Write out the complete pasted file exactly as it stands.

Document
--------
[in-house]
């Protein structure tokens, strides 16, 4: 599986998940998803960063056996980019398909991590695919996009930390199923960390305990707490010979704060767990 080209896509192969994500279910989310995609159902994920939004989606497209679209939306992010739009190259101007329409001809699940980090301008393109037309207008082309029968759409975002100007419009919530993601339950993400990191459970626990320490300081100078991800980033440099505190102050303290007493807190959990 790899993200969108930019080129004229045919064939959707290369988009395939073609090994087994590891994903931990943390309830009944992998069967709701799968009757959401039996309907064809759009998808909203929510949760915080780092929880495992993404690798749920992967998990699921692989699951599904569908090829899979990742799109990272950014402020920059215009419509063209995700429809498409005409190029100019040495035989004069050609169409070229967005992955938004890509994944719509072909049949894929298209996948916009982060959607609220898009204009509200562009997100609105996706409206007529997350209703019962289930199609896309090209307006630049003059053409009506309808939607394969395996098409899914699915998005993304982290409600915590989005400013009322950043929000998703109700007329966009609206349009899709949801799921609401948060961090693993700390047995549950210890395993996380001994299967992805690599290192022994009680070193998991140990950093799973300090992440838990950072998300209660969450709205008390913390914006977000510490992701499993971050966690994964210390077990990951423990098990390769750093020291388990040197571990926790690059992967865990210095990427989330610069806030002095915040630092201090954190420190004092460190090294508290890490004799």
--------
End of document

[in-house]
């Protein structure tokens, strides 16, 4: 599986998940998803960063056996980019398909991590695919996009930390199923960390305990707490010979704060767990 080209896509192969994500279910989310995609159902994920939004989606497209679209939306992010739009190259101007329409001809699940980090301008393109037309207008082309029968759409975002100007419009919530993601339950993400990191459970626990320490300081100078991800980033440099505190102050303290007493807190959990 790899993200969108930019080129004229045919064939959707290369988009395939073609090994087994590891994903931990943390309830009944992998069967709701799968009757959401039996309907064809759009998808909203929510949760915080780092929880495992993404690798749920992967998990699921692989699951599904569908090829899979990742799109990272950014402020920059215009419509063209995700429809498409005409190029100019040495035989004069050609169409070229967005992955938004890509994944719509072909049949894929298209996948916009982060959607609220898009204009509200562009997100609105996706409206007529997350209703019962289930199609896309090209307006630049003059053409009506309808939607394969395996098409899914699915998005993304982290409600915590989005400013009322950043929000998703109700007329966009609206349009899709949801799921609401948060961090693993700390047995549950210890395993996380001994299967992805690599290192022994009680070193998991140990950093799973300090992440838990950072998300209660969450709205008390913390914006977000510490992701499993971050966690994964210390077990990951423990098990390769750093020291388990040197571990926790690059992967865990210095990427989330610069806030002095915040630092201090954190420190004092460190090294508290890490004799």